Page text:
He coughed. "I told you all that," he said. "Why's there any question about it?"
"I hadn't finished." You sit down at the table and take a sip of your own tea. It's a bit too sweet; you'll have to be more careful with the honey next time. "Did you ever know I felt the same way? That I would've been all right if I'd died, just knowing that I'd helped build something capable of flying into space?"
He stares at you for a moment. "Damn it," he swears quietly. It's nothing like the things he used to say to you before; the anger is gone. "You want me to apologize for what I did? Because I am sorry. I was an asshole and I admit it and I never wanna hurt you or anybody else like that again. But don't ask me to apologize for savin' your life, Shera. I ain't sorry for that, not one bit."
"I know," you say. "Neither am I. Besides, we both accomplished what we set out to do, in the end." You stare out of the window, looking at the empty field where the rocket used to be. They've long since cleaned up the launch site. You wonder when Reeve will decide to come here and work on some of those new projects. You're looking forward to it. "But I spent a lot of time asking myself. Is it better to die for a dream or to live with knowing it would never come true?"
Cid doesn't answer that time. He picks up his tea and keeps drinking, and when he puts it down you quietly put the kettle down next to him. He blinks - you're sure he expected you to fill it for him, the way you always did before - but in the end he picks it up and pours another cup.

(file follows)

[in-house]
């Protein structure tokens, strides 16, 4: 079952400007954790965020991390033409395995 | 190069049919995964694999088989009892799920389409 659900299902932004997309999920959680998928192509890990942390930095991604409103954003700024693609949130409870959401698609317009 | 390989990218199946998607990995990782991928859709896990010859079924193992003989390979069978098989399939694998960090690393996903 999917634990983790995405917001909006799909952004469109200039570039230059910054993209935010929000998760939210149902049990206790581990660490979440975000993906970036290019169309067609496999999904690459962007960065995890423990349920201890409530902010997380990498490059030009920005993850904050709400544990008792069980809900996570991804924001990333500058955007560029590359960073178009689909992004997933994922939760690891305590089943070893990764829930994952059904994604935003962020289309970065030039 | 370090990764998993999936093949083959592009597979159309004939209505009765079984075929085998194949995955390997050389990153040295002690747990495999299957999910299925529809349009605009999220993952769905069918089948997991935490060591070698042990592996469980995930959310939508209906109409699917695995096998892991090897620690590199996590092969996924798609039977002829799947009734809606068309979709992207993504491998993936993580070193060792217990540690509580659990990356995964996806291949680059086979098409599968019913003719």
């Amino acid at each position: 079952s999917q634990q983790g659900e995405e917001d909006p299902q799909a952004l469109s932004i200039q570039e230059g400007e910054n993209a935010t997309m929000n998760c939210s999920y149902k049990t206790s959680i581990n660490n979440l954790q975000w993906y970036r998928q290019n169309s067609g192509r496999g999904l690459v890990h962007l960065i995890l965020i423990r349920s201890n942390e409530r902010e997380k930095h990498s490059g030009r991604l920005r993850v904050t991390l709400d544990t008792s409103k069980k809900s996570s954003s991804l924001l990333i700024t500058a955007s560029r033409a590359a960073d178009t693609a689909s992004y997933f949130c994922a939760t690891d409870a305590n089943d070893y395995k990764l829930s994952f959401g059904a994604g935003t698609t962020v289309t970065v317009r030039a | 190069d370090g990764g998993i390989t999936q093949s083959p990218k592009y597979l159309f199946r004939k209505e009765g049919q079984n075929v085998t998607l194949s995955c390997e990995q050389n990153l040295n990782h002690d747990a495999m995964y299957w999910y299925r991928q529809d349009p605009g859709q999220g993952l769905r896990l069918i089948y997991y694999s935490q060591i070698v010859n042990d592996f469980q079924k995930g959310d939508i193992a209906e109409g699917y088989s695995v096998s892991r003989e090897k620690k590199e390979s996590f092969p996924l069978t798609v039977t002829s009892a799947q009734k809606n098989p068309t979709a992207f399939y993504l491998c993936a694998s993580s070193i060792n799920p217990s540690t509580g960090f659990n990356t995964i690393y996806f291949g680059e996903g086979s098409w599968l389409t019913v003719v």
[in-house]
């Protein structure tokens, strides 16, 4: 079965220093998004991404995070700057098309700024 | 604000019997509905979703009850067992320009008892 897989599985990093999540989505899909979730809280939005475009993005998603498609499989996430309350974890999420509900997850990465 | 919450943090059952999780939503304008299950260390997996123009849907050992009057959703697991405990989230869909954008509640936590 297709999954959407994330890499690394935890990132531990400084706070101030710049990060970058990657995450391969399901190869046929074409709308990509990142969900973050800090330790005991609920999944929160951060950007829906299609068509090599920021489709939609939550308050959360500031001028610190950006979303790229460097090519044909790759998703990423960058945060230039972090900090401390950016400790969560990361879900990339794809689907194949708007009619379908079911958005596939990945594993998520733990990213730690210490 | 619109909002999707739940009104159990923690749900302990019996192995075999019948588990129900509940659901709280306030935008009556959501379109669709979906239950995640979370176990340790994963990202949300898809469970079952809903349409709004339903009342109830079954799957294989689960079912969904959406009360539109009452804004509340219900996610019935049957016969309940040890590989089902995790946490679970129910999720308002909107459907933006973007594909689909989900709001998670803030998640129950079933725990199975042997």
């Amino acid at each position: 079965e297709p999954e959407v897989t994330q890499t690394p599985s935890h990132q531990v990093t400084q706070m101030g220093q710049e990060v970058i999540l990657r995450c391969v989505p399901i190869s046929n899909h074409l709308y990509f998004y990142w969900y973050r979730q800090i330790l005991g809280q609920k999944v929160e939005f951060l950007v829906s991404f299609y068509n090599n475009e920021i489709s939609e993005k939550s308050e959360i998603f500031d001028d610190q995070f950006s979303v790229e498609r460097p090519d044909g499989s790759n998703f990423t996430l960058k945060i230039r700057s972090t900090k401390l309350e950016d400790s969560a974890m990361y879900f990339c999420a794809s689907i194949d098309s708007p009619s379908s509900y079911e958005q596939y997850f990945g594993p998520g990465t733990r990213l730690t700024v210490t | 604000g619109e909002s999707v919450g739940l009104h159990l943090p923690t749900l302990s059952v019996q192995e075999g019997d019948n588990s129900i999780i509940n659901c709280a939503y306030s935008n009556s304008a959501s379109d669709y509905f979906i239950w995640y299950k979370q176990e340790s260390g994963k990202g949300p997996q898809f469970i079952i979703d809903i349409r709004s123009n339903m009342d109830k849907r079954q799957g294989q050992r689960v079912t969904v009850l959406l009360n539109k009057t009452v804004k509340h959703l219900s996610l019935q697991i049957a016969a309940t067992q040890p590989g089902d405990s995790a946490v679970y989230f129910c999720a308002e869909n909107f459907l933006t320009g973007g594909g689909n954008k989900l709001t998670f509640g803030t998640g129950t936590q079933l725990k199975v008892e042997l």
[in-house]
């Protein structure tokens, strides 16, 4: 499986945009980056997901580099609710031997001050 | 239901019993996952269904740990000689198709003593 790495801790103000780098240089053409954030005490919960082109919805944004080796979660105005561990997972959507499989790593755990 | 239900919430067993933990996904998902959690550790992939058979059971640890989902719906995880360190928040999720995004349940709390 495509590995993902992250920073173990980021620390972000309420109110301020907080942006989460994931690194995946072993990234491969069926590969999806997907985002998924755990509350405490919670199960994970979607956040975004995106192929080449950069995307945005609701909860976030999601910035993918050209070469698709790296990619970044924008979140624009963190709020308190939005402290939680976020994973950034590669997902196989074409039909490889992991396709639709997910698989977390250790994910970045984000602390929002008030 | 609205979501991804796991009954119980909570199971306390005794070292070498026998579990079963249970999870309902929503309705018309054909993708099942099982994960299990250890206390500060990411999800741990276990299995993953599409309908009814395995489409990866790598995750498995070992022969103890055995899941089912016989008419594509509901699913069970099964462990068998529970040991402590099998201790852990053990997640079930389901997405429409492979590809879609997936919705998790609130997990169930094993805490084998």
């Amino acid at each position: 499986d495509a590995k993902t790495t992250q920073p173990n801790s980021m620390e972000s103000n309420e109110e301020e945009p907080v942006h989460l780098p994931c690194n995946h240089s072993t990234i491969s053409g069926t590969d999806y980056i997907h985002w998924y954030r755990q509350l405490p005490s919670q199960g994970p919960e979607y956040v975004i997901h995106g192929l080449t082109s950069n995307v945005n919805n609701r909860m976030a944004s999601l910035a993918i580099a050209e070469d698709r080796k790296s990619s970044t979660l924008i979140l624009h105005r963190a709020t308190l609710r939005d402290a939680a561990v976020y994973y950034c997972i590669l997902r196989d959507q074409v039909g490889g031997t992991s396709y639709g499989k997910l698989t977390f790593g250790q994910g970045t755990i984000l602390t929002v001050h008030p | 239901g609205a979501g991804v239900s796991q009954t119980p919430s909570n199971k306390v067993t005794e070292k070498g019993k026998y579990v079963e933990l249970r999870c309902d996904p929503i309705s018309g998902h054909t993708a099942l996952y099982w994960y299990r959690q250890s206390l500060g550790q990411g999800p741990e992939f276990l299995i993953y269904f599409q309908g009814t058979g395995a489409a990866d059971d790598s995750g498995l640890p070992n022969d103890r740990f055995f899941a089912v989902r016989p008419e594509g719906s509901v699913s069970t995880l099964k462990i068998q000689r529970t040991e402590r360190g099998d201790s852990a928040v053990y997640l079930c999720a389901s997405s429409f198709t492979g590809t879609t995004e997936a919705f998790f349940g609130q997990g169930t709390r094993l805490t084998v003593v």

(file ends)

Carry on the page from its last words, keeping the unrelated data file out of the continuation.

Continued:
"For what little it's worth," he says as he pours, "I am sorry for how I treated you. I was wrong."
You pour yourself another glass. "I know." And you do know - you spent so many years in Cid's orbit that you didn't know, at first, how you'd get used to being on your own. You accepted what he did out of guilt, to the point that the only way you could think to live without it was just to jump into living for yourself and see what would happen. It's good, hearing him say he was wrong, but it's not the amazing thing that you think that he thought it would be. You've long since flown away from all of this.
He doesn't stay much longer after that. He grabs the things from his room - you've mostly kept it like a storage closet, full of the old pieces you haven't gotten rid of yet and the things he left behind. It's easier that way. You hold the door open for him as he leaves, his hands full.
"Goodbye, Captain," you say as he walks away.
He stops, then looks over his shoulder at you. He doesn't look as cocky as you remember. Maybe that's reserved for Yuffie now, or maybe he had some of the wind knocked out of his sails by the sheer enormity of space. You don't know. You might never know, and you're all right with that. "'Bye, Doc," he says, before walking away.
You smile as you turn back into your (your!) house. Little Torque jumps up on the table and cries as you close the door, and you're still smiling as you give her the ear-scratching that she's meowing for.
It's not that much, and you know that things will never be square between you, not really. But it's something.